Herd mentality. Conforming. I just read two nodes about ideas fellow noders had about it. Especially in the area of the clothes we buy. Both nodes pretty much supported the idea that buying name brand clothing and the support of big-time fashion was a kind of social deficiency in whomever had that kind of thinking for what they wear. Never conform. It is bad. I suspect that when someone says something like," I don't buy so and so because I don't want my character to be judged by my looks," he/she is alluding to a general attitude that in the long run, they'd enjoy being measured as a person by their thoughts, opinions, and the subtle interactions they have with the rest of society. Clothing is seen by them as rather flimsy criteria to judge anyone's real human worth by. And you know what?

They're right. Clothing does not make you who you are. But that's not my point in writing this. I'm absolutely certain most noders (not all, though) have a very wonderful grasp of the more obvious facets of life, like the minor role clothing takes when judging the whole human. My point is that when you make a comment about the evils of supporting one corporate industry, be very wary of the various herd mentalities you may already be a part of. It may also be the case of a free thinker agreeing with the herd-mentality, too. I'll explain that later. I tend to think that I subconsciously conform to different ideas about, I dun no, a HUNDRED times a day or so. Now it isn't anything too extreme, like in one minute being God's mightiest Catholic warrior and then two hours later going on to win the atheist of the year award. But when I'm able to step back from my life, and nitpick myself and my actions, I do see certain things I do as rather conformist in practice. A good amount of people involved with computers in a big way don't really care about their clothes. I've noticed that. In fact, I'm the poster boy for these people. A long time ago I realized that the best fashion sense I could muster up went like this:

Slightly snug fitting black shirts go with army-green cargo pants.

Viola, my radically chic sense of color and pizzazz was born.

But I'd feel silly to think or have others think that I'm suddenly some kind of example of a non-conformist. Because I think that's what happens a lot when strong opponents of one conformist attitude preach. And people should be cautious. I conform to many schools of thought and opinions daily. Usually it's because I've heard and agreed with the past ideas of the person and respect whatever he'd probably say in the future. I may not have the time or whim to go into an in-depth analysis of the content at hand, so I'm conforming. One example is slashdot and me. I've been a slashdot fan for a long time, and almost always agree with certain ideas the editors have on issues dealing with the Internet and privacy. I EASILY go along with stuff they say sometimes JUST because they said it. Not always, but it happens. Sometimes I don't know exactly why they think a certain way (usually technical heady stuff way over my web-designing head). I trust that their views are based upon the same sense of character those editors used to arrive on other judgments I HAD researched in the past and come to a similar opinion with. Geek herd mentality at its finest, folks. Call it laziness to do my own home-work or a faithful trust in people I've come to accept as 'good' and 'smart', whatever. Some people in my life and on the Internet say shit that I blindly agree with. Shoot me.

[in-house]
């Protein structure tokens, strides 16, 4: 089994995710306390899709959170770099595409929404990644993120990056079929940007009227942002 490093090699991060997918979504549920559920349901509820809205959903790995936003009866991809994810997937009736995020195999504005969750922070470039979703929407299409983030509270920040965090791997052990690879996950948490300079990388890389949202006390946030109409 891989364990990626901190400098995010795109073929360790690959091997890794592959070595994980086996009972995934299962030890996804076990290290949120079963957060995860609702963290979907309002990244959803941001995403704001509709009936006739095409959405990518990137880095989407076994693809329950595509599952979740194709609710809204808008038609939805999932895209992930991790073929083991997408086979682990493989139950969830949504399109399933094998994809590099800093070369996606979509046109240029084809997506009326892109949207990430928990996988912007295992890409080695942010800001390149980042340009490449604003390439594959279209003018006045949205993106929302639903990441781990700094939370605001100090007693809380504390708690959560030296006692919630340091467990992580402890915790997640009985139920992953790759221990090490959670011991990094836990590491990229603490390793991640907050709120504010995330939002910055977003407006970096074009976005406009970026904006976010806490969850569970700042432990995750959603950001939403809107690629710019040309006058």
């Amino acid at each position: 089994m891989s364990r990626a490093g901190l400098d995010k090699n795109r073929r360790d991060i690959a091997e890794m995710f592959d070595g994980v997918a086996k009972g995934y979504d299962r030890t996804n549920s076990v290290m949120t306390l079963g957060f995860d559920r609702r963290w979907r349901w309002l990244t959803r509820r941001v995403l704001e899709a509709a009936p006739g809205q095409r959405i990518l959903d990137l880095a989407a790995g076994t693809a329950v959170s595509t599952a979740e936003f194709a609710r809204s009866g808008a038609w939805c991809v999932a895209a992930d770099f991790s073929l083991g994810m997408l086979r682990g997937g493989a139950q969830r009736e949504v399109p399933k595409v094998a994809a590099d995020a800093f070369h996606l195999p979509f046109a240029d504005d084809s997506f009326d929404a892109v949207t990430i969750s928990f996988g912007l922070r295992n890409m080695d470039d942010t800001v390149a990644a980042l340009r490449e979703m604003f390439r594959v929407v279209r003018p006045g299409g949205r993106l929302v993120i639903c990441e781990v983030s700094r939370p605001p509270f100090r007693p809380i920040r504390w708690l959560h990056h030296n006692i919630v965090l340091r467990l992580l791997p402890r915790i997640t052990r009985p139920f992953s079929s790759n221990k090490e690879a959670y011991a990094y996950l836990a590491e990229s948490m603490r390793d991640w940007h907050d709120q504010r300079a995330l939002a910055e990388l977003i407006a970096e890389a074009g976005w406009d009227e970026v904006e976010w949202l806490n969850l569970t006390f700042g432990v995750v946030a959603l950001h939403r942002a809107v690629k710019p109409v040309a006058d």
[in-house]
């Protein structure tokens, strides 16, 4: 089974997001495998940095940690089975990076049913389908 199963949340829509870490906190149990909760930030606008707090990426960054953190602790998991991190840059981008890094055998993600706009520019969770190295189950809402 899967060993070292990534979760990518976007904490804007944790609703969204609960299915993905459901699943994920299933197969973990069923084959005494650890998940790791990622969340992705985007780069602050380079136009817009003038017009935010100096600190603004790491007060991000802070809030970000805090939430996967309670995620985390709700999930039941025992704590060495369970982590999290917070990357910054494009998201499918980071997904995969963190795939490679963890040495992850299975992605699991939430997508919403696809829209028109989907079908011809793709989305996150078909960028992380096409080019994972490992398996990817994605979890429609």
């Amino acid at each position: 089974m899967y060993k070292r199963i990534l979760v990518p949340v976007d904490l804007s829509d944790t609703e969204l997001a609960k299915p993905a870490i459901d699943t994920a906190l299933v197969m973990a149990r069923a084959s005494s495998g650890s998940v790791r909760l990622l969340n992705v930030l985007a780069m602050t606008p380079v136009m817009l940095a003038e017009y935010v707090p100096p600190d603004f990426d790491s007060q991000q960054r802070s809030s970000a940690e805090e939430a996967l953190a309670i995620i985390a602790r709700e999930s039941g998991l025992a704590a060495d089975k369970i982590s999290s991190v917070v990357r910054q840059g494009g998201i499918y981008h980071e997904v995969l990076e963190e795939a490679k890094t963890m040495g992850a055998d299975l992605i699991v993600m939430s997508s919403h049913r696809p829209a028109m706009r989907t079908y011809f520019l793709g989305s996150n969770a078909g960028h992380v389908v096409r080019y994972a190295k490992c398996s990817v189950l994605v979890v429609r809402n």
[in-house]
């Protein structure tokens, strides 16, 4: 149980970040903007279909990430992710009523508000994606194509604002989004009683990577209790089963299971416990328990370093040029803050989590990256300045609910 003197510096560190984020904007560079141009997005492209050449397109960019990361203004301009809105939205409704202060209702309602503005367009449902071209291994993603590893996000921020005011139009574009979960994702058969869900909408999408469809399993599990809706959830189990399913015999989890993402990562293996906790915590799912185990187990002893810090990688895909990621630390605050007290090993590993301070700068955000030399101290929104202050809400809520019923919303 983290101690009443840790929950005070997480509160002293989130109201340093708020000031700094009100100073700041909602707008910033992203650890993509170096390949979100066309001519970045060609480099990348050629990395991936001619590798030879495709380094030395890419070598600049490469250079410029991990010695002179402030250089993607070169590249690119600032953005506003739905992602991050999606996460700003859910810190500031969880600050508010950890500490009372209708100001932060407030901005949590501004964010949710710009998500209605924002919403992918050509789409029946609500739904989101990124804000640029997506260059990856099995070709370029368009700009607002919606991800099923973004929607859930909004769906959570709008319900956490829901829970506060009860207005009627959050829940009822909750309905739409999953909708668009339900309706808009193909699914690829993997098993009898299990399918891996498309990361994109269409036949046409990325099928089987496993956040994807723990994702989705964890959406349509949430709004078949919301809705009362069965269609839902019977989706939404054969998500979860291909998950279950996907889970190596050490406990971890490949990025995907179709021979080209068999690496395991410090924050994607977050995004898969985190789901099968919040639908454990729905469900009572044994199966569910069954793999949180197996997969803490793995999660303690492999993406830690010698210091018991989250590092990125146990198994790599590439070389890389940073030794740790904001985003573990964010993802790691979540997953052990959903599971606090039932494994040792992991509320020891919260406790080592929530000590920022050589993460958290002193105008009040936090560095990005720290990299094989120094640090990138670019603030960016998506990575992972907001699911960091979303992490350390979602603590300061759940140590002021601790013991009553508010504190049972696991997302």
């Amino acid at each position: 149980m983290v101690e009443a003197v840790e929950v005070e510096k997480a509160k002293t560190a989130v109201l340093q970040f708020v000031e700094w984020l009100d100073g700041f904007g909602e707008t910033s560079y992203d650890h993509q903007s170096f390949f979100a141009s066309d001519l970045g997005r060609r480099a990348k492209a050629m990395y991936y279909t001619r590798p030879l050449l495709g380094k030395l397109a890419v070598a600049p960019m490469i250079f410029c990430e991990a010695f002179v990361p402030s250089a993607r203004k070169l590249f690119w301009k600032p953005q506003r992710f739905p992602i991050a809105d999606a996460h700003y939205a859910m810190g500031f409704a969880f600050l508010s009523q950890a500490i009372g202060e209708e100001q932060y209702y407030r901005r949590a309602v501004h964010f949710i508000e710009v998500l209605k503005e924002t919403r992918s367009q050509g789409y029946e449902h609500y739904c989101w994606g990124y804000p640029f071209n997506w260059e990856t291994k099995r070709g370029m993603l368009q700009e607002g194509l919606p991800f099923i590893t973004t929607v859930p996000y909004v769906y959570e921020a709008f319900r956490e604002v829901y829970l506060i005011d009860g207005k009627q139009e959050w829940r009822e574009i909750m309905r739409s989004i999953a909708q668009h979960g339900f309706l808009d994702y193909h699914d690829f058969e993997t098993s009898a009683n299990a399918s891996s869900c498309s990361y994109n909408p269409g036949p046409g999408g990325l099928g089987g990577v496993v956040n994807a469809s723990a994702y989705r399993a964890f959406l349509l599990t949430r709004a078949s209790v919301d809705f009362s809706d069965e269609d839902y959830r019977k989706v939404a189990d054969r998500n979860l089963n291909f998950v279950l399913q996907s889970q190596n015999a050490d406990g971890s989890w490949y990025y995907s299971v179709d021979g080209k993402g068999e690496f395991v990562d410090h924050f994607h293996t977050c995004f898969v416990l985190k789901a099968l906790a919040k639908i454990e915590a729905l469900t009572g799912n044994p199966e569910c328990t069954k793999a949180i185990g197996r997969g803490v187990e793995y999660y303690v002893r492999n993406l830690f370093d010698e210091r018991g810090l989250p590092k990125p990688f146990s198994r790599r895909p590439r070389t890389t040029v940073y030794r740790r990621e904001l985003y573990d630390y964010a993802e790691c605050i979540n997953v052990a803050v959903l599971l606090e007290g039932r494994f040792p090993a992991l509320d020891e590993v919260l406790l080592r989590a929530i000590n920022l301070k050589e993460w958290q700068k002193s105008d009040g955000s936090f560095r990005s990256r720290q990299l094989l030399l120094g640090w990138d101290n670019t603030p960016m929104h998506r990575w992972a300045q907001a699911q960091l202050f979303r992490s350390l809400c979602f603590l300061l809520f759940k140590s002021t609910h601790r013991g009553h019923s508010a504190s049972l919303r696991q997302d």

I have one friend who likes clothes. She's a fashion nut who enjoys the finer tailored things a designer can offer a girl. She even sews and wears her own designs. She isn't a Tommy Hilfiger or Fubu poster girl, but designer garments ARE part of her wardrobe. At the same time, I know no other girl who has purchased more clothing from Target and K-mart in my life. What the hell is THAT all about? Easy. My friend falls into the group of people who enjoy nice clothes. Only with her, she has a real personal opinion about fashion. She buys for the cut of the fabric and quality of the cloth. A good quality $7.99 shirt in the sales bin of Wal-Mart is just as meaningful to her as the $89.00 dollar faux-snakeskin pants from Betsy Johnson. Would you still have a criticism on her wearing name-brand apparel?

I'd like people to have a more thoughtful idea of conforming and herd mentality. Just be wary of where you're coming from. To thine own self be true, right? Do you really have a legitimate reason to hate Microsoft? Do you really like that new Eminem album or is it because your friends like it too? As a general opinion, I think it's ok to follow the pack every once in a while. Noone will die from it (Please don't call me on the Nazi party, ok? I know this isn't a statement on every conformist situation in history). I mean, how can you always do everything in your life differently than the majority? I think a lot of us do it already in very non-lethal, non-political ways. It may not be the BEST way to go about shit, but the beauty of humanity is our ability to learn from our mistakes. A lot of us conform to ideas that don't really hurt anyone and generally agree with a reasonable lifestyle. Use common sense. Don't conform to racist, murderous, or homophobic attitudes and every so often do your own investigation into the beliefs of the pack you're running with. If it turns out that you still arrive on the same opinion, fine. If not, kick yourself in the ass(it is possible, you just got to really swing that knee hard) and stop thinking that way. Life goes on, young jedi. Often times too, you'll find a stray in the pack, following the rest, but with their own opinion about it. A free thinker surrounded by the herd, you know? Or sometimes people may conform to something like how I sometimes BLINDLY follow slashdot editorials. And that's that.

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